Facts about Interstitial Cystitis
Interstitial cystitis (IC) is a chronic painful condition of the bladder. Also known as painful bladder syndrome (PBS) and bladder pain syndrome (BPS), IC symptoms are similar to a bladder infection, but IC is unresponsive to antibiotics.
About four million Americans – of all ages, genders, races, and ethnicities – suffer from IC. IC can be a debilitating condition that negatively impacts nearly every aspect of a person’s life. Because of the complexity of the disease and lack of clear understanding, it may take up to five years to obtain a diagnosis of IC, which is based on:
- Pain and/or pressure in the bladder or pelvic region
- Unexplained urinary urgency and frequency, as often as every ten minutes
- Absence of infection and negative urine cultures
- Ruling out other diseases that can cause similar symptoms
In severe cases, IC patients suffer from unrelenting pain in the pelvic region that necessitates trips to the bathroom as often as every 10 to 15 minutes – both during the day and at night – for relief. Some people with IC have symptoms that prevent them from leaving their homes or even riding in a car, greatly limiting or preventing their ability to work full time (if at all), travel, or participate in leisure activities. In addition, some people with IC are unable to share sexual intimacy with their partners because sex can exacerbate the condition.
Many different treatments are available to relieve IC symptoms. Usually a combination of treatments is needed to provide symptom relief and because symptoms can vary from person to person, treatments also vary from individual to individual. It sometimes takes a period of “trial and error” before the most effective treatment or combination of treatments results in improvement.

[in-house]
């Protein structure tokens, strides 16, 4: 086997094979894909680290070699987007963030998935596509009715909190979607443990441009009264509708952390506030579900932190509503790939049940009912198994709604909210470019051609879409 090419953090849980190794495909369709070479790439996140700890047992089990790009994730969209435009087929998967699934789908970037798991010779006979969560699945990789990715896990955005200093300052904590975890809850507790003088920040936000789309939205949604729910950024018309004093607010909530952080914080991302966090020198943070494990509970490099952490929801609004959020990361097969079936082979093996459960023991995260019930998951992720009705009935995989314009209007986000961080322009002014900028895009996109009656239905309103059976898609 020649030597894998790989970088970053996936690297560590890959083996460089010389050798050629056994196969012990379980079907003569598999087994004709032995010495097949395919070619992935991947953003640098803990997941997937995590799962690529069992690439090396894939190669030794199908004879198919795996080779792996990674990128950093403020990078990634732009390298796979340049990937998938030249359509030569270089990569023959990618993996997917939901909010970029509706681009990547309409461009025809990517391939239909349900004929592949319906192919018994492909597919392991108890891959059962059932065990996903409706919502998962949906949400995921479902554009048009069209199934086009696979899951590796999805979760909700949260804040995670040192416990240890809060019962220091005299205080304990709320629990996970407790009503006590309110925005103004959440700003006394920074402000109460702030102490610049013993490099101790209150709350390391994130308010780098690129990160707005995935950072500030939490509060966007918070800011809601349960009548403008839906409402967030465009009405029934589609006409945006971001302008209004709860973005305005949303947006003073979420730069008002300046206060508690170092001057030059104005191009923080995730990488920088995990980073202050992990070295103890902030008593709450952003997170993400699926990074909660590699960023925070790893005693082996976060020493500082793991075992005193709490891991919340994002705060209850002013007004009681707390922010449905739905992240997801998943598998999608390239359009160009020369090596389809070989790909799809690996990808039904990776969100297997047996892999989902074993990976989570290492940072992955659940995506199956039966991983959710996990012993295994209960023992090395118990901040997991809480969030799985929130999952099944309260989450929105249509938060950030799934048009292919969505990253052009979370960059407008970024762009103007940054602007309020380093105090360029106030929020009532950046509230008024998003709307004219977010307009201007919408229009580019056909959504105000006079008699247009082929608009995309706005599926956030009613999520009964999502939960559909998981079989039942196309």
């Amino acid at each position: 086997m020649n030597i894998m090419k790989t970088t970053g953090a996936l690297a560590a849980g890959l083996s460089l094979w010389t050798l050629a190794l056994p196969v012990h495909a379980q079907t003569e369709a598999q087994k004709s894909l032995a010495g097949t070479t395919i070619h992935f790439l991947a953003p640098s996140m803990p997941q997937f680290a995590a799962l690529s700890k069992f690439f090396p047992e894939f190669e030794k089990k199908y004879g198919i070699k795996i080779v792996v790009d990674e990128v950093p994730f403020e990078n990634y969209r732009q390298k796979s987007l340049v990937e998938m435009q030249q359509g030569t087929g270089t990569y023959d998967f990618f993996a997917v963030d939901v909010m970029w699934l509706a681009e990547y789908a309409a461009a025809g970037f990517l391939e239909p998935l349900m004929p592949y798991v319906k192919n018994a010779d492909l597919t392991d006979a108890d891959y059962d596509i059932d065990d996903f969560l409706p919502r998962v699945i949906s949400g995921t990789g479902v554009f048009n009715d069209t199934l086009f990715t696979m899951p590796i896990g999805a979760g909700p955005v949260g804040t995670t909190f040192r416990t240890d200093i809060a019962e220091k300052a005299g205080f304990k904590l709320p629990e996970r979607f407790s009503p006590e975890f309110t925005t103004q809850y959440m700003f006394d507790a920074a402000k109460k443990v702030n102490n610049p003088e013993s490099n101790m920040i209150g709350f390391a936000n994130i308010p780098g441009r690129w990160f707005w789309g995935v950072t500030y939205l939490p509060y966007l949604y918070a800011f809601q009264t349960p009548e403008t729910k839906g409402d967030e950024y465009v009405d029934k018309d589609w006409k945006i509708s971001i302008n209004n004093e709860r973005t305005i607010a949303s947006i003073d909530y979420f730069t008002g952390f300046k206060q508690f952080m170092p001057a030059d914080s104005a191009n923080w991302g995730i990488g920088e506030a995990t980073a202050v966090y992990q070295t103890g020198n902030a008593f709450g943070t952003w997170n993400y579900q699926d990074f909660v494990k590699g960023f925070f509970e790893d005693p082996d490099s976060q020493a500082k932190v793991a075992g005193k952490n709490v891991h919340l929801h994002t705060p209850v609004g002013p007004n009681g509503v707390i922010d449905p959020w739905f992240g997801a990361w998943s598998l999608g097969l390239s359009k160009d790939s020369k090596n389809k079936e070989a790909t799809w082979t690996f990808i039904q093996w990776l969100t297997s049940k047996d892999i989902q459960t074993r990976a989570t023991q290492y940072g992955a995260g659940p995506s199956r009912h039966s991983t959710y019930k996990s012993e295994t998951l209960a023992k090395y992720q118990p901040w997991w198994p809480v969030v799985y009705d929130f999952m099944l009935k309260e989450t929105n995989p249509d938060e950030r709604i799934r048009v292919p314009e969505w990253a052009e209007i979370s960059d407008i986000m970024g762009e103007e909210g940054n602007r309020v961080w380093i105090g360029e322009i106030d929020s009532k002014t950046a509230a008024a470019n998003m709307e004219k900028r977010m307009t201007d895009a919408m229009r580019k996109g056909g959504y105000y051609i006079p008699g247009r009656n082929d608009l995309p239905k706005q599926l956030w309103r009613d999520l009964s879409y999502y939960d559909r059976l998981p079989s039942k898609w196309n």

- Diet changes (avoiding citrus, spicy, and other potentially problematic foods, as well as limiting caffeine, carbonated drinks, and alcohol) and relaxation exercises and biofeedback can help control symptoms.
- Physical therapy to relax pelvic muscles and treat overlapping conditions such as pelvic floor dysfunction is often part of the treatment plan.
- Oral medications to treat IC symptoms include Elmiron (pentosan polysulfate sodium, the only oral medication approved for specific use in IC), antihistamines, muscle relaxants, and tricyclic antidepressants to alleviate pain, as well as other pain medications.
- Bladder instillations may be added to the IC treatment protocol and include DMSO (dimethyl sulfoxide), heparin, Marcaine and combinations of medicines called “bladder cocktails.”
More research is needed to understand all aspects of IC, including variations in treatment response. There are a number of promising clinical trials testing potential new IC treatments underway.
Revised Wednesday, June 24th, 2015